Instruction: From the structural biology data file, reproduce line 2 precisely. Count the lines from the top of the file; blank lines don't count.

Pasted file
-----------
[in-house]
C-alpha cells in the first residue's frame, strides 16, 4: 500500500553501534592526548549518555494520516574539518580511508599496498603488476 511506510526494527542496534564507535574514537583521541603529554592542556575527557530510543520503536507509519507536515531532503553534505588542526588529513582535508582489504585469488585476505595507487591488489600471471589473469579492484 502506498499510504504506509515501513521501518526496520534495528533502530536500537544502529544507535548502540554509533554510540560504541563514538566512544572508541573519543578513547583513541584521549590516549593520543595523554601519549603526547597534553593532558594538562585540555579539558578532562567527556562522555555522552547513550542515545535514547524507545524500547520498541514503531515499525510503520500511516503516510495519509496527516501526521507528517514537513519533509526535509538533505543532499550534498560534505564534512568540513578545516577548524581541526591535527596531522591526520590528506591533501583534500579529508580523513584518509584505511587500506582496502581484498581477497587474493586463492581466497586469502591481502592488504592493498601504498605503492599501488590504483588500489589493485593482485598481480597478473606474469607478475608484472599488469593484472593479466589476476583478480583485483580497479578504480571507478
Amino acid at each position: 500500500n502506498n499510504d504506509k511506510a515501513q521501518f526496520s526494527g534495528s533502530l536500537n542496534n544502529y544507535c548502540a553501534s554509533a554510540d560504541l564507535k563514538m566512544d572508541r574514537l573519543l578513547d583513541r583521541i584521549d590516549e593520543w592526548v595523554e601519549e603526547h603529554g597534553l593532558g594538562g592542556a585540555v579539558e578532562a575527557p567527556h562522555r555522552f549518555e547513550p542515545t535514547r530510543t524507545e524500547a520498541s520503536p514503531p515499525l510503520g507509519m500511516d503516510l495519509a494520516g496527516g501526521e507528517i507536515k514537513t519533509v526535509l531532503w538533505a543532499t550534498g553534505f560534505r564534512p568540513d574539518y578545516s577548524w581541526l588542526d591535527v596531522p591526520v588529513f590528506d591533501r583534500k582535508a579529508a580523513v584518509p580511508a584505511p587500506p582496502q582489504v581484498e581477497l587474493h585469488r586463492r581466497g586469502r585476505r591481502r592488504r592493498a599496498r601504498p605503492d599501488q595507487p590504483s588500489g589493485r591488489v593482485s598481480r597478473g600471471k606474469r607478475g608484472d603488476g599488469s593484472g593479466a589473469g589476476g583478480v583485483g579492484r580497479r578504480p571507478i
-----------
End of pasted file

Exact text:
C-alpha cells in the first residue's frame, strides 16, 4: 500500500553501534592526548549518555494520516574539518580511508599496498603488476 511506510526494527542496534564507535574514537583521541603529554592542556575527557530510543520503536507509519507536515531532503553534505588542526588529513582535508582489504585469488585476505595507487591488489600471471589473469579492484 502506498499510504504506509515501513521501518526496520534495528533502530536500537544502529544507535548502540554509533554510540560504541563514538566512544572508541573519543578513547583513541584521549590516549593520543595523554601519549603526547597534553593532558594538562585540555579539558578532562567527556562522555555522552547513550542515545535514547524507545524500547520498541514503531515499525510503520500511516503516510495519509496527516501526521507528517514537513519533509526535509538533505543532499550534498560534505564534512568540513578545516577548524581541526591535527596531522591526520590528506591533501583534500579529508580523513584518509584505511587500506582496502581484498581477497587474493586463492581466497586469502591481502592488504592493498601504498605503492599501488590504483588500489589493485593482485598481480597478473606474469607478475608484472599488469593484472593479466589476476583478480583485483580497479578504480571507478